The video game market is estimated to have generated $108.9 billion (€92.5 billon) in revenue by the end of 2017. This growth may partly be attributed to the rise of VR in games. Gamers say that VR is giving the sensation of control and power in games like never before. People who used to plays two hours per week are increasing to six thanks to VR.
But although VR is still considered an emerging market, it isn’t limited to just video games (although that is certainly the biggest market for VR right now). Porn is taking a big part of the cake, too.
“I’ve been introducing a lot of people to VR over the past few months, and that first experience is incredibly intense. But when you throw hardcore pornography at them on top of that, it can sometimes feel like a bit of sensory overload,” confesses Ian Paul, Chief Information Officer of Naughty America to Nextweb.
But we can’t see the same effect in the small screen. The reason? Jordi Miró says that it’s something practical: “Virtual reality is an incredible experience but in other areas, for me it is hard to see its implementation on TV. Just see the image of me and my kids watching TV and each one wearing VR glasses is uncomfortable and unnatural. Watching movies is also about the social experience. Watching a movie for two hours in the living room with people with whom you can’t interact with is difficult”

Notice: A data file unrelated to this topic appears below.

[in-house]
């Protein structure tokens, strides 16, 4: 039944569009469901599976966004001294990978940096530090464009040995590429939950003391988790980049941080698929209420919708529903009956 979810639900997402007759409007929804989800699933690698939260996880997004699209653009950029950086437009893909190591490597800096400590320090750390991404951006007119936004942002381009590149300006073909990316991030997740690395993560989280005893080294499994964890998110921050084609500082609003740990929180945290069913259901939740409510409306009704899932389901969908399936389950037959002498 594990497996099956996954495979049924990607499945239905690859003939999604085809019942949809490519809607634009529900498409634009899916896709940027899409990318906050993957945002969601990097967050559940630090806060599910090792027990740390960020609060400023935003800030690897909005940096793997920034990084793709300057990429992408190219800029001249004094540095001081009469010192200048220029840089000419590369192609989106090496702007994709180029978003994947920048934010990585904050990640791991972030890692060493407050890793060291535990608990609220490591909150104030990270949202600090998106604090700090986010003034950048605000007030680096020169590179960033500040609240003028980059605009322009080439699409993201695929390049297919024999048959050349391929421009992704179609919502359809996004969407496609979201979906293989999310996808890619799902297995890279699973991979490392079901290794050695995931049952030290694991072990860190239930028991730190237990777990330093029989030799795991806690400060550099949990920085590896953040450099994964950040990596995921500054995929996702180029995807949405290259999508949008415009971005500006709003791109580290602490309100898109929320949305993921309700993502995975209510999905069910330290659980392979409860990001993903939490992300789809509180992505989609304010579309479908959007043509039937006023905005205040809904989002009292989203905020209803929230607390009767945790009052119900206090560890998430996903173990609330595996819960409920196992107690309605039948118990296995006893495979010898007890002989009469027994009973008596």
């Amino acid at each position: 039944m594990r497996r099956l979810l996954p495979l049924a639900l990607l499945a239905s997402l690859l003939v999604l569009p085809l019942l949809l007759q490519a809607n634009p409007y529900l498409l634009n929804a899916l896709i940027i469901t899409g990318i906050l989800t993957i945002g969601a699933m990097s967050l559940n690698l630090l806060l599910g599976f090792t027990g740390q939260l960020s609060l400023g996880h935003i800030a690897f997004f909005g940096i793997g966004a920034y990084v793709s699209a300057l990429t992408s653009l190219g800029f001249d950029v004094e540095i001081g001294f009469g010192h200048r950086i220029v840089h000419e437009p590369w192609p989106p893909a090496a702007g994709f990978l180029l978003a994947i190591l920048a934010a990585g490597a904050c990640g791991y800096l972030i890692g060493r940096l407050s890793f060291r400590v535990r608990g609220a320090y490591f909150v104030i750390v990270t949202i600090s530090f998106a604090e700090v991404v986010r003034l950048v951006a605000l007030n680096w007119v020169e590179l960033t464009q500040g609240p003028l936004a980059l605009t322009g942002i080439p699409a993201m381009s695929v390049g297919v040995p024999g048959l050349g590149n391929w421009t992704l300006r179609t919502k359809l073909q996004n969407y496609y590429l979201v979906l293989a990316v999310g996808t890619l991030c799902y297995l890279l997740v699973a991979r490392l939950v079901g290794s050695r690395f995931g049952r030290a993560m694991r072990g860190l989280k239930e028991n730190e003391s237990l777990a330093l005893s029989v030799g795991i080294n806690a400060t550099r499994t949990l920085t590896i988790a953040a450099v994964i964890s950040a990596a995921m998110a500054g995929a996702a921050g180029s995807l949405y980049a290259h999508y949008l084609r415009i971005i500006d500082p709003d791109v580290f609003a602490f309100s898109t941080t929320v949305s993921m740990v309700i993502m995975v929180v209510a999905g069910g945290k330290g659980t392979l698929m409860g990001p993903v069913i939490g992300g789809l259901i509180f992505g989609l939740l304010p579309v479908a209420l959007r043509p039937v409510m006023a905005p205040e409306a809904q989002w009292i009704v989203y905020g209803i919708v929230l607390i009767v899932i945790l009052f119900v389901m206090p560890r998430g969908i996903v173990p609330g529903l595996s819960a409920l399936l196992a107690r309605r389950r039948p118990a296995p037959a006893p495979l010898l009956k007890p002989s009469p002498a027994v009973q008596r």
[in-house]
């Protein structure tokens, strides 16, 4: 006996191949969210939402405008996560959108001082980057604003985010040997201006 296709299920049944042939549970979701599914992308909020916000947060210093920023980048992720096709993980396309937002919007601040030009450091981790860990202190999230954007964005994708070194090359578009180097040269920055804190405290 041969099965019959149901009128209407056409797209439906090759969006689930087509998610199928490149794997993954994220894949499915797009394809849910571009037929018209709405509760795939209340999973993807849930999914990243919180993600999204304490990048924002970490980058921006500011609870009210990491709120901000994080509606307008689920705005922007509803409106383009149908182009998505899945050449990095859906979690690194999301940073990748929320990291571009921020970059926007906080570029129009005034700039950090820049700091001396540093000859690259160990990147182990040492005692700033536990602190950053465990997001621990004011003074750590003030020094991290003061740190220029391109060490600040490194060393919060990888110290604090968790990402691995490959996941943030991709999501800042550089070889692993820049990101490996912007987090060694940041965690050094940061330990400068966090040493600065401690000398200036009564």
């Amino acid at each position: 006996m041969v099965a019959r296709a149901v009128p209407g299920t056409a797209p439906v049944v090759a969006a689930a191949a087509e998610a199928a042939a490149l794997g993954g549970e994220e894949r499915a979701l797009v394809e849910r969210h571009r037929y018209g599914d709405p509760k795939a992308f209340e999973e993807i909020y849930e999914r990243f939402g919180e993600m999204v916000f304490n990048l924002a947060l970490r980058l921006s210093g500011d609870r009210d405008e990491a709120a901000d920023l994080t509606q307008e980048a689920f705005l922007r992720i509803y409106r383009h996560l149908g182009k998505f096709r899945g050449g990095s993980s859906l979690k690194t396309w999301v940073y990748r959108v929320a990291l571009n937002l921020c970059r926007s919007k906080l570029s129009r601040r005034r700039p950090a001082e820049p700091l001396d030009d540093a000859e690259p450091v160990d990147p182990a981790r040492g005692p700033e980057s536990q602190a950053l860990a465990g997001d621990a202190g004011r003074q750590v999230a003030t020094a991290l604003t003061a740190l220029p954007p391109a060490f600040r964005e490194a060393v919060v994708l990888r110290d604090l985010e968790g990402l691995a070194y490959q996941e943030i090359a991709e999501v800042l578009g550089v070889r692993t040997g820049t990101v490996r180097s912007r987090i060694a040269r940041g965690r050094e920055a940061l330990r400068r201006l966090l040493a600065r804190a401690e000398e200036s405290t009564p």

Maybe Virtual Reality has to innovate in order to create a more social experience.
The new cinema
Nothing beats the comfort of home.
Watching a movie in your pajamas while eating dinner without having to consider the people around you. Hitting pause, be it to go to the toilet, take an important phone call or just to react to that plot twist with your partner or friends.
It is with this level of comfort that video on demand is taking apart the cinema.
VOD is offering films in high quality, HDR, releasing productions whose quality are on the same level as the big screen. For example, Netflix has won two Oscars for the Best Documentary Feature for The Square and Virunga.
Internet Piracy is an ongoing problem that has been plaguing the industry.
In April 2016 the first chapter of the sixth season of Games of Thrones was illegally downloaded one million times in just one hour. This resulted in losses to advertisers and the production studio. And these leaks happen all the time.
Despite painstaking efforts by the studios to promote the series and at the same time maintain secrecy, piracy has foiled their best laid plans.
Jordi Miró says the piracy phenomenon is different from country to country: “There is a cultural component where the Nordic countries have a lower piracy rate than countries in the south. It is a combination of stricter laws and a general view of piracy as synonymous with stealing. In countries like Spain and Latin America the concept of illegally downloading content is not associated with committing a crime. It is a matter of educating people so they realize that the content needs to be paid for.”
It’s a very-hard-to-fight phenomenon. In the UK alone, audiovisual companies report annual losses of around £500 Million (€562 Million) per year due to piracy.
The Video on Demand industry still has long way to go. However, it will be interesting to see how technologies like VR will affect it, how it will shape the landscape of the audiovisual industry, especially TV and cinema, and how it will contend with the challenges of piracy. Stay tuned.